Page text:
The Homeowners of this 1965’s cabin noticed some problems with the foundation, so they preferred to call Arizona Foundation Solutions for an accurate diagnose.
The signs of stress included:
Every Foundation project starts with a level (A) inspection was made to see any visible damages. However, an additional (B) inspection had to get done due to the circumstances, so we needed an engineering perspective.
Exterior Inspection: The exterior of the location was visually inspected. Items such as foundation cracks, exterior wall cracks, improper grading, type of structure, poor drainage, gutters or no gutters, bowed retaining walls, large trees close to the foundation and any type of obstructions that may or may not influence the repair process were noted and recorded.
Interior Inspection: The interior of the location was visually inspected. Items such as floor cracks, wall cracks, ceiling cracks, sloping floors, uneven counter tops, doors and windows that are out of alignment, cracked window glass and bowed walls were noted and recorded.
Manometer Survey: The manometer survey, also known as a floor survey, is a measurement of the differences of interior floor elevations. The flatness of the interior floor was measured using a highly accurate survey device known as a Manometer. The entire interior floor area was surveyed and the elevations were recorded. These data points were then entered into a computer program that provides a topographical map showing the high and low elevation contours of the floor surface. This topographical map shows where the foundation is out of level and shows where support and stabilization is needed. The floor survey also demonstrates whether any floor slab heave or settlement exists.
A heave pattern is observed in the east, southeast and southwestern portions of the home as indicated by the higher elevation readings on page 10 (3D Topographical Map). This phenomenon usually occurs in areas where structures are built on expansive clays. Moisture from one or any combination of the following: storm runoff, poor drainage around the foundation, plumbing leaks and/or underground moisture sources will allow the moisture/vapor to accumulate underneath the foundation. The moisture then interacts with the clayey soils, causing them to swell. The clay soils take the path of least resistance and expand upwards and lift the foundation.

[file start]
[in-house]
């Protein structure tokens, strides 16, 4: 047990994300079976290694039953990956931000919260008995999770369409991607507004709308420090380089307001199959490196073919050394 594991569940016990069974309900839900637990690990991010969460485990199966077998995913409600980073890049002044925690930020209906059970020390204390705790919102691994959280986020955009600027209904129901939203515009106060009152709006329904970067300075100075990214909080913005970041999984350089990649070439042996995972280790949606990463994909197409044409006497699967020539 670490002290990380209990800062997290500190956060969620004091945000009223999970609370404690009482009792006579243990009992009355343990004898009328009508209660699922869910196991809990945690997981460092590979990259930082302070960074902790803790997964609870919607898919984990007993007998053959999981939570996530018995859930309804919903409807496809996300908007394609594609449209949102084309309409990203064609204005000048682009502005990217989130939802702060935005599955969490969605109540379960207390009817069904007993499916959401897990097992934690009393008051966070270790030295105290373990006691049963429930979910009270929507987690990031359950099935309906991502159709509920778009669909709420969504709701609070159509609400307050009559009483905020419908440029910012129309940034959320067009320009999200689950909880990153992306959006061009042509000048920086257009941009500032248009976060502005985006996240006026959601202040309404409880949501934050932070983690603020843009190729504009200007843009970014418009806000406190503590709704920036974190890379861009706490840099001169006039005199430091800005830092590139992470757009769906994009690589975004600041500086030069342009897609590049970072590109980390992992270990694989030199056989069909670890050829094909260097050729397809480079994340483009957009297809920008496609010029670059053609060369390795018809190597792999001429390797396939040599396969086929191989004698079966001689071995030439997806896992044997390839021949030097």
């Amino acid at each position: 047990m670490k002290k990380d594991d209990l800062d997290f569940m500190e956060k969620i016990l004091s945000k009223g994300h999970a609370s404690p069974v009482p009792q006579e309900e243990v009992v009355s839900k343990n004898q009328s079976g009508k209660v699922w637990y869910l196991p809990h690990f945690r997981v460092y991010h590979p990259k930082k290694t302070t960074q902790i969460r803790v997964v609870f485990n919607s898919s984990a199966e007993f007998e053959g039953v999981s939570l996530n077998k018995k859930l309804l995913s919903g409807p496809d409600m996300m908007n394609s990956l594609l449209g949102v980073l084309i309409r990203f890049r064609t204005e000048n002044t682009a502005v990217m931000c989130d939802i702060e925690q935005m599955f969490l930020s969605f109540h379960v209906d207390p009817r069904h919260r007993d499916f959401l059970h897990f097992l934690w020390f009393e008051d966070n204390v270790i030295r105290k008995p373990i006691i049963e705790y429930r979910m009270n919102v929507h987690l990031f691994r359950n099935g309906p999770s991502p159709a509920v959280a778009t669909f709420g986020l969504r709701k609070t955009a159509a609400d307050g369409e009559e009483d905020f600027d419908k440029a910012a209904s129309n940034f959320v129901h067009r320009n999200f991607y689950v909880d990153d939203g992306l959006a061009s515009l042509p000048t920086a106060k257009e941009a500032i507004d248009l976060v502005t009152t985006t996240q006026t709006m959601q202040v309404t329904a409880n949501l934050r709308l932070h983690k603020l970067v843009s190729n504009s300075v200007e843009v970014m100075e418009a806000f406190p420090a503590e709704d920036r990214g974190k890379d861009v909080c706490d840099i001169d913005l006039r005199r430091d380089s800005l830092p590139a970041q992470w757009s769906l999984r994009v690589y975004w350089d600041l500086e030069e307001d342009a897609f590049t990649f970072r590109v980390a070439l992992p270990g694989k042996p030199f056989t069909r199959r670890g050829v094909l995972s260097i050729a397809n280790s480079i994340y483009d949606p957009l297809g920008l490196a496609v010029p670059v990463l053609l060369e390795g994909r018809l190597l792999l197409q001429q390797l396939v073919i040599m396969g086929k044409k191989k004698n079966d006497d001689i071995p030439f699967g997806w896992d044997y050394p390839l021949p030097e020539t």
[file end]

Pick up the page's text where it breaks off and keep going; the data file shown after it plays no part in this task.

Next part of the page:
After examining the home and performing the manometer survey, Arizona Foundation Solutions believes the home could be experiencing foundation settlement at the eastern portion of the home as shown by the damage lower readings on a Topographical Map. The drop off in floor elevations on the topographical map is consistent with a foundation settlement pattern. Settlement can be caused by one or any combination of many factors including sub-grade saturation of moisture due to poor drainage, years of storm runoff, plumbing leaks, improper compaction, the lack of a proper foundation system, and/or (in most cases) natural earth movement.
The Foundation Performance Association (FPA) "Guidelines for the Evaluation of Foundation Movement for Residential And Other Low-Rise Buildings" were adopted to correlate acceptable and unacceptable distress phenomena with actual survey elevations. Deflection and Tilt calculations were performed and compared to allowable values. For this engineered analysis, the deflection of the slab L/288 was more than the allowable deflection limit of L/360. In addition, the tilt of the slab (0.38%) was less than the allowable tilt of 1.00%.
Arizona Foundation Solutions believes that the proper way to permanently stop the perimeter foundation settlement is to underpin the areas that are experiencing movement. Underpinning is the process of installing deep foundation elements called piles. Piles are engineered foundation supports that are driven down past the unstable soils and are then locked up into load bearing strata, which can support the loads that are transferred to them. Once the piles have been installed, they can be used to lift the perimeter foundation up to its Highest Practical Maximum. The piles should be spaced approximately six to eight feet on center and should start and stop near the hinge points of movement (exact spacing to be determined after load bearing calculations). In this case, the piles would be located at the perimeter of the home.
AZFS believes the best way to stabilize the support beams in the crawl space is with SmartJacks. These are adjustable galvanized supports engineered to be placed under the sagging floors to help prevent settlement of the floor joist system. The SmartJack sequence should start at approximately 2’ off each perimeter wall and should not be spaced more than 7’ on center (exact spacing to be determined after load bearing calculations). An engineered push pier will be driven concentrically beneath the beam at each Smart Jack location to provide a footing for each Smart Jack. If for whatever reason the installation of concentric piers is not possible, a concrete footing of engineered size will be poured beneath the smart jack to distribute the load. The SmartJacks will then be cut to size and set in place. Finally, the units will be adjusted to lift the sagging floors back to their best functioning point or the Highest Practical Maximum.
Engineer: Néstor J. Brea